war under any one Confederate commander. If we add to this the losses occurring in the field and general hospitals, from sickness, discharges, deaths and desertions, the loss sustained by the Confederate forces in these operations would equal an army of at least seventy-five thousand. The heart of the Southern patriot stands still at the recital of these humiliating details. The Confederate commander, General J. C. Pemberton, was not merely outnumbered, but he was outgeneraled by his Northern antagonists. What medical and surgical records have been preserved of this mass of suffering, disease and death? Who has written the medical history of the sufferings of the brave defenders of Vicksburg? Fellow soldiers and comrades of the Confederate Army and Navy, I accepted the honor conferred upon me by one of the most illustrious captains of the struggle for Southern independence, not because it conferred power or pecuniary emoluments, but solely that I might in some manner further the chosen project of my life. When my native State, Georgia, seceded from the Federal union in January, 1861, I placed my sword and my life at her service. Entering as a private of cavalry, I served in defense of the sea coast in 1861, and although acting as surgeon to this branch of the service, I performed all the duties required of the soldier in the field. Entering the medical service of the Confederate army in 1862, I served as surgeon up to the dale of my surrender in May, 1865. Through the confidence and kindness of Surgeon-General S. P. Moore, Confederate States Army, I was enabled to inspect the great armies, camps, hospitals, beleagured cities and military prisons of the Southern Confederacy. The desire of my soul, and the ambition of my entire life, was to preserve, as far as possible, the medical and surgical records of the Confederate army during this gigantic struggle. The defeat of our armies and the destruction of our government only served to increase my interest and still further to engage all my energies in this great work, which, under innumerable difficulties, I have steadily prosecuted in Augusta, Georgia, Nashville, Tennessee, and New Orleans, Louisiana, up to this happy moment when I greet the stern but noble faces of the survivors of the Confederate Army and Navy. I hold this position, which has neither military fame nor financial resources, solely for the right which it gives me to issue a last appeal for the preservation of the Medical and Surgical Records of the Medical Corps of the Confederate Army and Navy.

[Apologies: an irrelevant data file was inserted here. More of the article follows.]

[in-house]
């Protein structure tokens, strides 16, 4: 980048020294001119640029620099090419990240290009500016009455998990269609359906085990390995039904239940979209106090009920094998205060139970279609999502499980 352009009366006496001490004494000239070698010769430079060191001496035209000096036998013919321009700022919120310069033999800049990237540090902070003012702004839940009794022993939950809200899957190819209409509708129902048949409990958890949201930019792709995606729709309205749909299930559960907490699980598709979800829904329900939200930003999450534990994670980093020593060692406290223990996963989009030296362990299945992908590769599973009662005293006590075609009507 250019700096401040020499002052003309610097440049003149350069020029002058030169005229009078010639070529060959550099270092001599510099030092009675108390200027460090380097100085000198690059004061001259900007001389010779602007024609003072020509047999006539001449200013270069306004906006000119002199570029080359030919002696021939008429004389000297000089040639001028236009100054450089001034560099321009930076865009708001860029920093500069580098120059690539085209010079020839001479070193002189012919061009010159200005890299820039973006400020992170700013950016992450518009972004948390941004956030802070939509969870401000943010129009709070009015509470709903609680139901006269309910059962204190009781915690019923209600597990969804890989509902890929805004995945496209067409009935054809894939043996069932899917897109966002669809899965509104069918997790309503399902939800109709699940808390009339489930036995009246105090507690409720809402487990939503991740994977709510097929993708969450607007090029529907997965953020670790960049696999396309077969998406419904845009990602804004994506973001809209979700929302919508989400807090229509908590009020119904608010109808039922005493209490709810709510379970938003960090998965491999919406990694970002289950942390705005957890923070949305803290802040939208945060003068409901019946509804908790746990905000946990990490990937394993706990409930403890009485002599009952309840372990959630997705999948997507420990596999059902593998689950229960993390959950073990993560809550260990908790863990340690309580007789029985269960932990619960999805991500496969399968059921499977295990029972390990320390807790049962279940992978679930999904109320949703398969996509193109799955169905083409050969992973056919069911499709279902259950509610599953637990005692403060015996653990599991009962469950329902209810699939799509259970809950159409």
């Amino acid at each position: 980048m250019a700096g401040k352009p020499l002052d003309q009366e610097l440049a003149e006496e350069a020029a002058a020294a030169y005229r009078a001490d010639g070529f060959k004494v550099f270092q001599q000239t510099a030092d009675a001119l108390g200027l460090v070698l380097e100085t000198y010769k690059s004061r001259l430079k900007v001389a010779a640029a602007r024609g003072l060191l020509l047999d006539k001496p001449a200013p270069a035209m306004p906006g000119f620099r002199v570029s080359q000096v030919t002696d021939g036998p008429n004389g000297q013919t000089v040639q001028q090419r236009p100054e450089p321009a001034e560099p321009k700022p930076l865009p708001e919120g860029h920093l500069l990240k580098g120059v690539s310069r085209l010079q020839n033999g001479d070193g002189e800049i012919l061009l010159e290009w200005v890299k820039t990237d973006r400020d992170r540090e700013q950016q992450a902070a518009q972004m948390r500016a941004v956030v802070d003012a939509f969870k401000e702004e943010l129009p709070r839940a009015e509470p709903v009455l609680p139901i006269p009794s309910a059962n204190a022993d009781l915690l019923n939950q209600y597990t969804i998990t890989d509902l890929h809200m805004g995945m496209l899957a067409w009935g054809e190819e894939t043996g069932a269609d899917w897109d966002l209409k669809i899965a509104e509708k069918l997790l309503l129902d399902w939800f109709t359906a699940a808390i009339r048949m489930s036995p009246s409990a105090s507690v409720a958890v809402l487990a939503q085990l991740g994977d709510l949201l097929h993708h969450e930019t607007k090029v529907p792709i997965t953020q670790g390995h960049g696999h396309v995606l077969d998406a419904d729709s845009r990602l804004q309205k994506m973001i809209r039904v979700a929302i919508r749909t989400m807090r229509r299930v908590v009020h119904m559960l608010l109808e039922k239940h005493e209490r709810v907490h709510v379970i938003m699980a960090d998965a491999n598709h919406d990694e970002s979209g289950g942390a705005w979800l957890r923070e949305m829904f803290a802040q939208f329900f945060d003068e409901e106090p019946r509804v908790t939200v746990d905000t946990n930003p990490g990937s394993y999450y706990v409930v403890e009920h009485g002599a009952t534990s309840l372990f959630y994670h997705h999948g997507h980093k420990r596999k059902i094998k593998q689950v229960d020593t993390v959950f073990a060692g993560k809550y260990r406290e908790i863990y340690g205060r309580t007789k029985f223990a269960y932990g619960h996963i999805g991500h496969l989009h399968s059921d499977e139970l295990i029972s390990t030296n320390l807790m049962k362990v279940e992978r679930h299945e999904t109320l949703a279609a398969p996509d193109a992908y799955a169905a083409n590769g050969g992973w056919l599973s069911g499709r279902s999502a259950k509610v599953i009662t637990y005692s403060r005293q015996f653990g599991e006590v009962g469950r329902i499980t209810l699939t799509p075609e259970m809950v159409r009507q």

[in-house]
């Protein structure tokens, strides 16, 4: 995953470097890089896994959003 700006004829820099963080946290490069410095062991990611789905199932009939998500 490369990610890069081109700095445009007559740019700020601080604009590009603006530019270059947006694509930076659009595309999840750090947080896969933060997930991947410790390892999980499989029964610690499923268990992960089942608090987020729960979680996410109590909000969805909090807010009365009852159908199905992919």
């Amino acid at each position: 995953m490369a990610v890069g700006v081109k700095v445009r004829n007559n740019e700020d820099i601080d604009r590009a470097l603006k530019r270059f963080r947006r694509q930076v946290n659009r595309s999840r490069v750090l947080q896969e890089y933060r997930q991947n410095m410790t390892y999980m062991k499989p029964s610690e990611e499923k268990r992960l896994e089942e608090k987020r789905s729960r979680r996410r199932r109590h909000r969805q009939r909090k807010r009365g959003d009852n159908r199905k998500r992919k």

This text is part of:
Table of Contents:
Reunion of Company D . First regiment Virginia Cavalry , C. S. A.
The question of rank.
The Medical history of the Confederate States Army and Navy
The determination of the number and condition of the surviving Confederate soldiers who were disabled by the wounds and diseases received in the Defence of the rights and Liberties of the Southern States .
Organization of a Medical relief Corps during the reunion of the United Confederate Veterans , at Chattanooga, Tennessee , July 2 , 3 , and 4 , 1890 .
From the valuable Roster of the Louisiana troops mustered into the Provisional Army Confederate States , prepared by Colonel Oscar Aroyo , Secretary of State .
Unveiling of the monument to the Richmond Howitzers
With the Oration of Leigh Robinson , of Washington, D. C.
Exercises at the Theatre .
History of the Home .
Senator Hill 's address.
Unveiling of the statue of General Ambrose Powell Hill at Richmond, Virginia , May 30 , 1892 .
March through the streets.
General Walker 's Oration.
This work is licensed under a Creative Commons Attribution-ShareAlike 3.0 United States License.
An XML version of this text is available for download, with the additional restriction that you offer Perseus any modifications you make. Perseus provides credit for all accepted changes, storing new additions in a versioning system.